Bellini’s version hails from later Italian sources, and as the title indicates, throws the emphasis squarely on the shoulders of these two warring families. This is undeniably an opera about war. Here there is no love duet between the two: they fight in every scene, even in death, never finding peace – even as harmonious thirds in the music ache for them to find each other. After the deaths, the warring families rush the stage and we see how the cycle will inevitably continue.
During the flurry of my insanely bizarre and wonderful fall schedule, I received a request from the Mu Phi Chapter at Radford University in Virginia, asking for some words of encouragement. As a proud Mu Phi Alum, it took me a few weeks to respond, but I managed to get a few thoughts down onto “paper” while speeding across Europe on a high speed train. It’s not my most eloquent writing, but it captured that particular moment in time where my brain was buzzing with the desire to impart some, eh hem, wisdom, words of encouragement, and perhaps even so much as empowering them to get fierce about their paths! More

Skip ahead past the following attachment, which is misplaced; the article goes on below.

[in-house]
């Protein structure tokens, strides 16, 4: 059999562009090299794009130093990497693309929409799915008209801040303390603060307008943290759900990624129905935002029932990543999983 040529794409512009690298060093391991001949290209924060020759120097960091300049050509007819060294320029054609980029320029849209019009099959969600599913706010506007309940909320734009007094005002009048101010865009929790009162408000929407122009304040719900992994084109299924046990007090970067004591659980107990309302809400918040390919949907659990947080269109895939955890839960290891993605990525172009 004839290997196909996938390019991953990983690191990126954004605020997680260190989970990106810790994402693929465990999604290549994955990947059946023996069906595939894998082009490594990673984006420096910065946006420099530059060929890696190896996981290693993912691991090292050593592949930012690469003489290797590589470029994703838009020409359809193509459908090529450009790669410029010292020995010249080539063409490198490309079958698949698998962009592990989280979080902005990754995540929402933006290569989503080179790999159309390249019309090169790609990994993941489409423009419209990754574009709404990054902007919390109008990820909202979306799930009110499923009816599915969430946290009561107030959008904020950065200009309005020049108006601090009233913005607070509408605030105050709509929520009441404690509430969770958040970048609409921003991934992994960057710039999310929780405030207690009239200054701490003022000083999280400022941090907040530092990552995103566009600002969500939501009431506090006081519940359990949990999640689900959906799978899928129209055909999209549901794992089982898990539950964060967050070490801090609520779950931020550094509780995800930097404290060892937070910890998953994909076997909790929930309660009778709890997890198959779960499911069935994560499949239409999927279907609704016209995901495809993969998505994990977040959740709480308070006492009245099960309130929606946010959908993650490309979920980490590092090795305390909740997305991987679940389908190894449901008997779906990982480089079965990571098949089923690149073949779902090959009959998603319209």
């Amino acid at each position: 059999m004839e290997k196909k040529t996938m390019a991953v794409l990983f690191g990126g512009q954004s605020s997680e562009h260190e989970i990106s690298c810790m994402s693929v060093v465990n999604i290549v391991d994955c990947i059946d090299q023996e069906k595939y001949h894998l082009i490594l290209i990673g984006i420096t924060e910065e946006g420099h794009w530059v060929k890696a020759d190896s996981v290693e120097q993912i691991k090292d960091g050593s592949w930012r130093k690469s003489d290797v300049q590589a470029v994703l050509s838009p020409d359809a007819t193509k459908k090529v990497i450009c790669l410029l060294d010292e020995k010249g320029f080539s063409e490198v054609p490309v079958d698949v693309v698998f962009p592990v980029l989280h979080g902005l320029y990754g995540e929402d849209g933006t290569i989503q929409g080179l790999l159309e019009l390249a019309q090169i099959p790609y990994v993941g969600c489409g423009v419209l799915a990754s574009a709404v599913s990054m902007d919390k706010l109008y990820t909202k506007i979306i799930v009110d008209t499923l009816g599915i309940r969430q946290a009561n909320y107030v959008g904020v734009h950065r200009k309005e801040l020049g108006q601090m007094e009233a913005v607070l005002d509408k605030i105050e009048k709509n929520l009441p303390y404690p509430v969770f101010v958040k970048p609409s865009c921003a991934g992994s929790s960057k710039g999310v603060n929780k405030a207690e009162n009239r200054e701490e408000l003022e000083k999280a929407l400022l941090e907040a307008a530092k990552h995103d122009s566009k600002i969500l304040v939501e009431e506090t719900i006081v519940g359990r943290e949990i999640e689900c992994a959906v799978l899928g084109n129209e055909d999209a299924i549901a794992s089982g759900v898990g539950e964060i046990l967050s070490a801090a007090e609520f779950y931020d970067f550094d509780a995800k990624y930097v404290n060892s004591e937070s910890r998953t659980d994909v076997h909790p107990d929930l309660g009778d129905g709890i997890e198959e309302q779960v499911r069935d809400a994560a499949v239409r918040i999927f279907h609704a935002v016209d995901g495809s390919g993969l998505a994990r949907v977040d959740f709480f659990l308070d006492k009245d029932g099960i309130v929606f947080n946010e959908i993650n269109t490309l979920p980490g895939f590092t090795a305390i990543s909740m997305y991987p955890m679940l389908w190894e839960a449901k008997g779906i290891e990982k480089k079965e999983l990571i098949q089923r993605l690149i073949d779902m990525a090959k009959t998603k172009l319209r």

Chairman Kovner, President Polisi, most distinguished honorees, dedicated family, friends, faculty, and to EACH of the talented, ambitious, courageous, adventurous Juilliard graduates of the class of 2014 before us here today, thank you! More
I’m not a fan of silence. Wait. Allow me, please, to clarify: I’ll take contemplative silence whenever I can, or the silence that comes from crisp mountain air or the hush that befalls your heart when gazing up at the galaxy of stars on a moonless night. Oh, I love that kind of silence. But silence in the face of oppression? Nope. Not a fan. Never have been. Can’t imagine I ever will be. That doesn’t mean that I always know how to speak up, that I always do speak up, and it certainly doesn’t mean that I always know the most effective way to speak up in order to actually invite people to listen, and then – under the best of circumstances – perhaps to actually feel the call to action. No. I’m not an expert in any of those areas. More
There’s a wonderful opera fan out there who corralled several other ardent fans into starting their very own on-line magazine about opera, called Opera21. It’s a brilliant venture, where they find a theme each month, solicit articles by their own readers, and put it out into the cybersphere for discussion, growth and discovery. Absolutely my cup of tea! The following is a letter I wrote to their editor for the February 2013 edition, and just wanted to share it with you here, as well.